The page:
Bank syndicate sentenced to 843 years in jail

Members of an illegal syndicate that operated in Gauteng, North West and Limpopo were sentenced to an accumulative 843 years for 68 counts

The counts included racketeering by managing and participating an enterprise, kidnapping, robbery, murder, fraud, corruption, conspiracy and possession of firearms and ammunition by the High Court of South Africa, Gauteng Local Division.

With the court ordering that some of the sentences should run concurrently, Vusimuzi Jomo Mazibuko (43) and Xolani Comfort Mkhwanazi (32) will serve life imprisonment each. Shaun Khumalo (25) will serve 15 years imprisonment while Vusi David Sibanyoni (41) and Sticks Nkuna Bhova (46) will serve an effective 20 years each, and Calvin Congo Mabunda (40), 25 years imprisonment.

They preyed on unsuspecting bank clients that withdrew large sums of money. After obtaining information from syndicate members that observed clientele withdrawing money from the tellers (so-called spotters), they thereafter sent the descriptions of the victims to other team members to follow them to isolated areas or their homes so that they could be robbed of the money they had withdrawn and other belongings such as cellphones and wallets.

They began their reign of terror in Rustenburg in 2011 where they attempted to rob the post office at Mabeskraal by kidnapping one of the employees, whom they thought had the keys to the safe. They moved their operation to Gauteng where, in August 2013 they observed Johan Joseph Meyer and his wife withdrawing a large amount of cash.

The spotter gave this information to his associates who followed the couple to their home where Mr Meyer was robbed at gunpoint and was fatally shot. They also followed clients in Booysens, Kliprivier and Vereeniging, making use of the same modus operandi. In the Booysens matter, the information given to the syndicate was obtained from one of the accused who was a bank teller and was paid for this information. They continued their criminal operation in Giyani between 2017 and 2018, using the same mode of operation to pounce on more bank clients. They were ultimately arrested at a store in Giyani where they accosted staff members who had, moments earlier, arrived after withdrawing a large amount of cash at the bank.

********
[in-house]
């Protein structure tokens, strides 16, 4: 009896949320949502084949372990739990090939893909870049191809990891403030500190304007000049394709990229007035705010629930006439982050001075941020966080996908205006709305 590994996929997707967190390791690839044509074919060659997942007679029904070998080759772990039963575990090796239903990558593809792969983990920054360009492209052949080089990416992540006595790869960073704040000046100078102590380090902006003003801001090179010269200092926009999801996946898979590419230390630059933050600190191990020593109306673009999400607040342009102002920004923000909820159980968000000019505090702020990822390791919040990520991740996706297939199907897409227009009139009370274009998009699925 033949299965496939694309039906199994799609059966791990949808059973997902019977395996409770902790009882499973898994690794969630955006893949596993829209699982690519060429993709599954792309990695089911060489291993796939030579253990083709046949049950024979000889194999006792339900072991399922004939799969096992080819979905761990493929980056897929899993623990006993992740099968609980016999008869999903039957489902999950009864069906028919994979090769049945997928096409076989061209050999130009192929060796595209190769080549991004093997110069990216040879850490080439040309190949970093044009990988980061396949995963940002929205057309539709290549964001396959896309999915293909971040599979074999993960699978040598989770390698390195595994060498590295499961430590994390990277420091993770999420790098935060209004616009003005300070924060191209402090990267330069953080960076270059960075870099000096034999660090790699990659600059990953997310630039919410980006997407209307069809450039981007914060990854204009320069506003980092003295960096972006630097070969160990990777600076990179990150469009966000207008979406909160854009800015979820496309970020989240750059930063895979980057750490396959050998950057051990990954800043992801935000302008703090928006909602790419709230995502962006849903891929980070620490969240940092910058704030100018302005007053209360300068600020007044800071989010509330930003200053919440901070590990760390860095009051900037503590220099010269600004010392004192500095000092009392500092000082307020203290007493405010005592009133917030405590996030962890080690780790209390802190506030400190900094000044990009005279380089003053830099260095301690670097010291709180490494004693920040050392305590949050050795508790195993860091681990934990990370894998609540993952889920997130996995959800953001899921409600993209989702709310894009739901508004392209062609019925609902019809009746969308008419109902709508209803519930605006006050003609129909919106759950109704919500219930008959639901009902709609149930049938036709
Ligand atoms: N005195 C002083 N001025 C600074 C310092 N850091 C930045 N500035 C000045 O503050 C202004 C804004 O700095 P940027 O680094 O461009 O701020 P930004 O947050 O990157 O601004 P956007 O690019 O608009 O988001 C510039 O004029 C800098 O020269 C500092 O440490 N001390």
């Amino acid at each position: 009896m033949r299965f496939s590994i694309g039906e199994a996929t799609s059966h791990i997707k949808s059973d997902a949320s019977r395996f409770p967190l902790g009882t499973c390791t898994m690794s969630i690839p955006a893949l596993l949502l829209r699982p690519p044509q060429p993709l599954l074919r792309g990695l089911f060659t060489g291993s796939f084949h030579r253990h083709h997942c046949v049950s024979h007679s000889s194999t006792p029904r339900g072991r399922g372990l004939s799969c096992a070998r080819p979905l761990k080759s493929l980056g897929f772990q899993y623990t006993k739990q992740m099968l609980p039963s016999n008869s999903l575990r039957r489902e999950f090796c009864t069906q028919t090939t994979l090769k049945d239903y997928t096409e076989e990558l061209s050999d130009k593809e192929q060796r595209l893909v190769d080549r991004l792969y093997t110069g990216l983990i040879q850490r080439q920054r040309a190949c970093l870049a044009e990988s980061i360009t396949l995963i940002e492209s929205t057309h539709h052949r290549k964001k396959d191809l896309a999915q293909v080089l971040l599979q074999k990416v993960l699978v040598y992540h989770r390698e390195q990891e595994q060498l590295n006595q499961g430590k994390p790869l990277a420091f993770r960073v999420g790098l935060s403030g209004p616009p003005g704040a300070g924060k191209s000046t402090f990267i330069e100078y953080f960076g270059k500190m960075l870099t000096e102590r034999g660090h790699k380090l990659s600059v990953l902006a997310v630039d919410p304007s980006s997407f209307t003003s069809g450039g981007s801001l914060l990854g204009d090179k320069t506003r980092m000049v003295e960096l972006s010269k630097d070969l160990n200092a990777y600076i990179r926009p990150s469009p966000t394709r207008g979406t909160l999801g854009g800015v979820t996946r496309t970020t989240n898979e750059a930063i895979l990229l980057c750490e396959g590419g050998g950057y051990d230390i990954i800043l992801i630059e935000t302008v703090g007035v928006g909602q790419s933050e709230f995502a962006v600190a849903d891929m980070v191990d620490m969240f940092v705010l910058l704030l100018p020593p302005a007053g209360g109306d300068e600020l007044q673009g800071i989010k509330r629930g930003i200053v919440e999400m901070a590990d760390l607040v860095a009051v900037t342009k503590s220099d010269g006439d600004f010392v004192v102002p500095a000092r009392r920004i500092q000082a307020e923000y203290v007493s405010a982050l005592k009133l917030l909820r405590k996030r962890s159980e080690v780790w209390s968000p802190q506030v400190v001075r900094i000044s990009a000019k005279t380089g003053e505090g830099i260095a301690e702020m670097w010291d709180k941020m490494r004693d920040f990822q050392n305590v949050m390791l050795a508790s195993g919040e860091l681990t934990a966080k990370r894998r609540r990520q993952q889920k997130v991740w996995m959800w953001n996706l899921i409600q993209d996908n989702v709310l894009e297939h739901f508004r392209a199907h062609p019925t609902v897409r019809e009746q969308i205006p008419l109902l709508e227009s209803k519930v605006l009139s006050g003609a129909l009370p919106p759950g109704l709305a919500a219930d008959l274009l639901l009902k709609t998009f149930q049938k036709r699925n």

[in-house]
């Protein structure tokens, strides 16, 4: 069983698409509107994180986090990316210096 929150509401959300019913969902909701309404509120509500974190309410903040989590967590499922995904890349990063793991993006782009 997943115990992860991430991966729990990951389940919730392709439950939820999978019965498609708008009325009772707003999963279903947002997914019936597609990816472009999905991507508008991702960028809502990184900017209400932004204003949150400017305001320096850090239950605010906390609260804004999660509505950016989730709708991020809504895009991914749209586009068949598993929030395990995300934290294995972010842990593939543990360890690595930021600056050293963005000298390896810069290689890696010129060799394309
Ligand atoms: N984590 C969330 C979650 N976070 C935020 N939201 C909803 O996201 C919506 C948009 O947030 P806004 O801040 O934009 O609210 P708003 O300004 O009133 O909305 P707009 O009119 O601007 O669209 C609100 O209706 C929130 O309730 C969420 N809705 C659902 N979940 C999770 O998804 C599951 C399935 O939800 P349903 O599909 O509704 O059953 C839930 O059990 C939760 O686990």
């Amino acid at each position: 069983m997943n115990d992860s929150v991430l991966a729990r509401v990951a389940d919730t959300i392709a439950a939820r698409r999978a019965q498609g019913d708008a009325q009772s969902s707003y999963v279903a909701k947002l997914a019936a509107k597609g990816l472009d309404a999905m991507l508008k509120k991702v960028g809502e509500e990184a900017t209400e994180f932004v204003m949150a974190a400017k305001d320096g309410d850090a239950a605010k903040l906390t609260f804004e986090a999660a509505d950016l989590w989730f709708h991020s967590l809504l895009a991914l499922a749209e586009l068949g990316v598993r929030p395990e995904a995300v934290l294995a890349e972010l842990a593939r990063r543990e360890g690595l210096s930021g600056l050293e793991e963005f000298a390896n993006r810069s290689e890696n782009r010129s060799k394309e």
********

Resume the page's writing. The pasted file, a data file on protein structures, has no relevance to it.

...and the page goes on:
The robbers fled the scene and were pursued by the police and subsequently a shootout ensued. The criminals were also linked by means of fingerprints, facial recognition, expert evidence by bank officials and various positive identifications at several identity parades. As the accused refused to partake in an identity parade in Giyani, the SAPS were instructed to conduct a photo-identity parade, where a number of the victims could identify the perpetrators. Deputy Director of Public Prosecutions, Advocate Geo Wassermann, assisted by Advocate Cobus Ehlers, argued that the victims of these crimes relied on the criminal justice system for recourse for their loss, pain, and suffering. The State called the evidence of an expert in bank clients’ robberies, Ms Maureen Coetzee, who analysed the video footage of the banks to establish who the spotters were, and what their modus operandi were. She also testified regarding the operation of the syndicates.

Her evidence was important to establish that a syndicate existed and how it functione and what role each person had in the syndicate, such as the spotters, gunmen and the persons such as tellers, who supplied the information to the syndicate. The NPA extends its gratitude to the complainants that came forward to testify, as well as investigating officers Sergeant Tshediso Simon Nyofane (Gauteng matters) and Warrant Officer Kazamula Robert Chabalala (Limpopo matters), for dedicating their efforts to the fight against organised crime. We will continue ensuring that these syndicates are dismantled as part of promoting the citizen’s safety.   

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